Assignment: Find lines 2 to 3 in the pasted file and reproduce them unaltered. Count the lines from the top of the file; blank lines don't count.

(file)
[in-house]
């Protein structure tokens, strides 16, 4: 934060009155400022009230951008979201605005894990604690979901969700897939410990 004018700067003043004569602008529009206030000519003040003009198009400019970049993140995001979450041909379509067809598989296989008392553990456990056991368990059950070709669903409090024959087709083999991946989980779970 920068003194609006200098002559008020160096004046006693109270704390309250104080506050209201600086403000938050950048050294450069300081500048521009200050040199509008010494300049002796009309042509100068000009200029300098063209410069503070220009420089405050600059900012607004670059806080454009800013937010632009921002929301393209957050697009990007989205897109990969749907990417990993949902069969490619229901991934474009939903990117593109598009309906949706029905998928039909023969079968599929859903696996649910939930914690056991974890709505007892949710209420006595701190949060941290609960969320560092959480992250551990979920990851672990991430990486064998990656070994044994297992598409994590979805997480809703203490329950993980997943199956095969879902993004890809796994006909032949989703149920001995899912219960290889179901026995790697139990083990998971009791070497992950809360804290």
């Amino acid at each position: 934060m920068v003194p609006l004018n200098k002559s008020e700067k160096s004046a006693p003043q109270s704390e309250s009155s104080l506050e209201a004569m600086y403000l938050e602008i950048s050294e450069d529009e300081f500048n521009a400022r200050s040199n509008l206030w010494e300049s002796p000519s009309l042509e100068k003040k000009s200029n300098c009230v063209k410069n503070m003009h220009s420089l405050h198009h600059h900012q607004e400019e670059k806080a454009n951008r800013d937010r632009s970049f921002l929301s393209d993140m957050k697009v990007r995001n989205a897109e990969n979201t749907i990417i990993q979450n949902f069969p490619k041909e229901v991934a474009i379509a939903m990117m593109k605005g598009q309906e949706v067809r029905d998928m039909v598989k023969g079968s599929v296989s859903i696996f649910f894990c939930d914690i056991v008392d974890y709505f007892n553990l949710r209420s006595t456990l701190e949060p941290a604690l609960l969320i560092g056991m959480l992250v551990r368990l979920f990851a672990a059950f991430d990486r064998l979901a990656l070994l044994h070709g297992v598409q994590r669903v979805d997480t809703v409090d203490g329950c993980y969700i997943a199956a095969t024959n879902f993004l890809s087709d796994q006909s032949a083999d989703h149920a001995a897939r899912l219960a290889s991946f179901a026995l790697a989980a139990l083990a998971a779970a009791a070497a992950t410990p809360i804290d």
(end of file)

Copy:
């Protein structure tokens, strides 16, 4: 934060009155400022009230951008979201605005894990604690979901969700897939410990 004018700067003043004569602008529009206030000519003040003009198009400019970049993140995001979450041909379509067809598989296989008392553990456990056991368990059950070709669903409090024959087709083999991946989980779970 920068003194609006200098002559008020160096004046006693109270704390309250104080506050209201600086403000938050950048050294450069300081500048521009200050040199509008010494300049002796009309042509100068000009200029300098063209410069503070220009420089405050600059900012607004670059806080454009800013937010632009921002929301393209957050697009990007989205897109990969749907990417990993949902069969490619229901991934474009939903990117593109598009309906949706029905998928039909023969079968599929859903696996649910939930914690056991974890709505007892949710209420006595701190949060941290609960969320560092959480992250551990979920990851672990991430990486064998990656070994044994297992598409994590979805997480809703203490329950993980997943199956095969879902993004890809796994006909032949989703149920001995899912219960290889179901026995790697139990083990998971009791070497992950809360804290």
């Amino acid at each position: 934060m920068v003194p609006l004018n200098k002559s008020e700067k160096s004046a006693p003043q109270s704390e309250s009155s104080l506050e209201a004569m600086y403000l938050e602008i950048s050294e450069d529009e300081f500048n521009a400022r200050s040199n509008l206030w010494e300049s002796p000519s009309l042509e100068k003040k000009s200029n300098c009230v063209k410069n503070m003009h220009s420089l405050h198009h600059h900012q607004e400019e670059k806080a454009n951008r800013d937010r632009s970049f921002l929301s393209d993140m957050k697009v990007r995001n989205a897109e990969n979201t749907i990417i990993q979450n949902f069969p490619k041909e229901v991934a474009i379509a939903m990117m593109k605005g598009q309906e949706v067809r029905d998928m039909v598989k023969g079968s599929v296989s859903i696996f649910f894990c939930d914690i056991v008392d974890y709505f007892n553990l949710r209420s006595t456990l701190e949060p941290a604690l609960l969320i560092g056991m959480l992250v551990r368990l979920f990851a672990a059950f991430d990486r064998l979901a990656l070994l044994h070709g297992v598409q994590r669903v979805d997480t809703v409090d203490g329950c993980y969700i997943a199956a095969t024959n879902f993004l890809s087709d796994q006909s032949a083999d989703h149920a001995a897939r899912l219960a290889s991946f179901a026995l790697a989980a139990l083990a998971a779970a009791a070497a992950t410990p809360i804290d």